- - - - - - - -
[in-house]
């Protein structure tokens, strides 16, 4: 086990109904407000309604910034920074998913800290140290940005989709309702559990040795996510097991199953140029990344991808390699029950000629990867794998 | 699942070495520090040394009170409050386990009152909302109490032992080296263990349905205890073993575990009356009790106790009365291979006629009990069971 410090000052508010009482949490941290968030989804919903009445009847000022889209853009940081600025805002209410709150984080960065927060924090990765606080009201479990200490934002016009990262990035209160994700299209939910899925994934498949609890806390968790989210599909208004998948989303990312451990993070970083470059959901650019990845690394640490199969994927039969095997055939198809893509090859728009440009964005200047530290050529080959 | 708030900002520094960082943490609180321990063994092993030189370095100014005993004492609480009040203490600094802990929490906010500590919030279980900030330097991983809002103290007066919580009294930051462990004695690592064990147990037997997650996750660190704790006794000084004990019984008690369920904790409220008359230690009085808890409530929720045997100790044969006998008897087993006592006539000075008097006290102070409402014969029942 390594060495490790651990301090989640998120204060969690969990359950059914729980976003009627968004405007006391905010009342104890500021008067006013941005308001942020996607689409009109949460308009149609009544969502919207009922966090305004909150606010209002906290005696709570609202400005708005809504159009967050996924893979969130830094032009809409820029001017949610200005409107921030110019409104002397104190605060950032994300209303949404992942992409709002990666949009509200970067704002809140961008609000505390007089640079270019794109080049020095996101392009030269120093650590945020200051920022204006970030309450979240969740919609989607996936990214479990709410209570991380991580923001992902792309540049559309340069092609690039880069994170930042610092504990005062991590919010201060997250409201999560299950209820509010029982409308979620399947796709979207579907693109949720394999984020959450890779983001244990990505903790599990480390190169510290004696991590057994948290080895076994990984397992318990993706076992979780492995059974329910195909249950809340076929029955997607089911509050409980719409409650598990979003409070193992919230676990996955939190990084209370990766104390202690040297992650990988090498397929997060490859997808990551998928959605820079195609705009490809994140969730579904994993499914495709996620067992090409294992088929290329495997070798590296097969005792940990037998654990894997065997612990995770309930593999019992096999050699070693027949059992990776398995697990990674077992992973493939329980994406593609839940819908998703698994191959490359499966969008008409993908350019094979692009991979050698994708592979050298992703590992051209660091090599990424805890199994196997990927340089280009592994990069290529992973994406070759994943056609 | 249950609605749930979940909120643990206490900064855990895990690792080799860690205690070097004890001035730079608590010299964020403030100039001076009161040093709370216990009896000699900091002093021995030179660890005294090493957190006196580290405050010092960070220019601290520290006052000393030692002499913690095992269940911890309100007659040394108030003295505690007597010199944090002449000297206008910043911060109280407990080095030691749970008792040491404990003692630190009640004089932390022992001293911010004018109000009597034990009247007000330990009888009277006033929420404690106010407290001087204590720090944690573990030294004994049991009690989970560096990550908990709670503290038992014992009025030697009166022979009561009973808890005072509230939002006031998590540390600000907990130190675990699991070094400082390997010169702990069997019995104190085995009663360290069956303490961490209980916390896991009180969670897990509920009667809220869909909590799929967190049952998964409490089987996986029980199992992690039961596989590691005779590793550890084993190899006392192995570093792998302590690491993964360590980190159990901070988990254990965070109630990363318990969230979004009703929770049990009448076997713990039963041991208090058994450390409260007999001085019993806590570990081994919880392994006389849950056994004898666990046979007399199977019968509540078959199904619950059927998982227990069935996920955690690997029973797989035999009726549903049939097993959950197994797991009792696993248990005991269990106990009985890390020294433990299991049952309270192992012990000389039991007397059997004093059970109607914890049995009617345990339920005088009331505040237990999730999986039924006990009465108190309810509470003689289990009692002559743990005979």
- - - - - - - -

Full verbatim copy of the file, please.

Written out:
[in-house]
């Protein structure tokens, strides 16, 4: 086990109904407000309604910034920074998913800290140290940005989709309702559990040795996510097991199953140029990344991808390699029950000629990867794998 | 699942070495520090040394009170409050386990009152909302109490032992080296263990349905205890073993575990009356009790106790009365291979006629009990069971 410090000052508010009482949490941290968030989804919903009445009847000022889209853009940081600025805002209410709150984080960065927060924090990765606080009201479990200490934002016009990262990035209160994700299209939910899925994934498949609890806390968790989210599909208004998948989303990312451990993070970083470059959901650019990845690394640490199969994927039969095997055939198809893509090859728009440009964005200047530290050529080959 | 708030900002520094960082943490609180321990063994092993030189370095100014005993004492609480009040203490600094802990929490906010500590919030279980900030330097991983809002103290007066919580009294930051462990004695690592064990147990037997997650996750660190704790006794000084004990019984008690369920904790409220008359230690009085808890409530929720045997100790044969006998008897087993006592006539000075008097006290102070409402014969029942 390594060495490790651990301090989640998120204060969690969990359950059914729980976003009627968004405007006391905010009342104890500021008067006013941005308001942020996607689409009109949460308009149609009544969502919207009922966090305004909150606010209002906290005696709570609202400005708005809504159009967050996924893979969130830094032009809409820029001017949610200005409107921030110019409104002397104190605060950032994300209303949404992942992409709002990666949009509200970067704002809140961008609000505390007089640079270019794109080049020095996101392009030269120093650590945020200051920022204006970030309450979240969740919609989607996936990214479990709410209570991380991580923001992902792309540049559309340069092609690039880069994170930042610092504990005062991590919010201060997250409201999560299950209820509010029982409308979620399947796709979207579907693109949720394999984020959450890779983001244990990505903790599990480390190169510290004696991590057994948290080895076994990984397992318990993706076992979780492995059974329910195909249950809340076929029955997607089911509050409980719409409650598990979003409070193992919230676990996955939190990084209370990766104390202690040297992650990988090498397929997060490859997808990551998928959605820079195609705009490809994140969730579904994993499914495709996620067992090409294992088929290329495997070798590296097969005792940990037998654990894997065997612990995770309930593999019992096999050699070693027949059992990776398995697990990674077992992973493939329980994406593609839940819908998703698994191959490359499966969008008409993908350019094979692009991979050698994708592979050298992703590992051209660091090599990424805890199994196997990927340089280009592994990069290529992973994406070759994943056609 | 249950609605749930979940909120643990206490900064855990895990690792080799860690205690070097004890001035730079608590010299964020403030100039001076009161040093709370216990009896000699900091002093021995030179660890005294090493957190006196580290405050010092960070220019601290520290006052000393030692002499913690095992269940911890309100007659040394108030003295505690007597010199944090002449000297206008910043911060109280407990080095030691749970008792040491404990003692630190009640004089932390022992001293911010004018109000009597034990009247007000330990009888009277006033929420404690106010407290001087204590720090944690573990030294004994049991009690989970560096990550908990709670503290038992014992009025030697009166022979009561009973808890005072509230939002006031998590540390600000907990130190675990699991070094400082390997010169702990069997019995104190085995009663360290069956303490961490209980916390896991009180969670897990509920009667809220869909909590799929967190049952998964409490089987996986029980199992992690039961596989590691005779590793550890084993190899006392192995570093792998302590690491993964360590980190159990901070988990254990965070109630990363318990969230979004009703929770049990009448076997713990039963041991208090058994450390409260007999001085019993806590570990081994919880392994006389849950056994004898666990046979007399199977019968509540078959199904619950059927998982227990069935996920955690690997029973797989035999009726549903049939097993959950197994797991009792696993248990005991269990106990009985890390020294433990299991049952309270192992012990000389039991007397059997004093059970109607914890049995009617345990339920005088009331505040237990999730999986039924006990009465108190309810509470003689289990009692002559743990005979």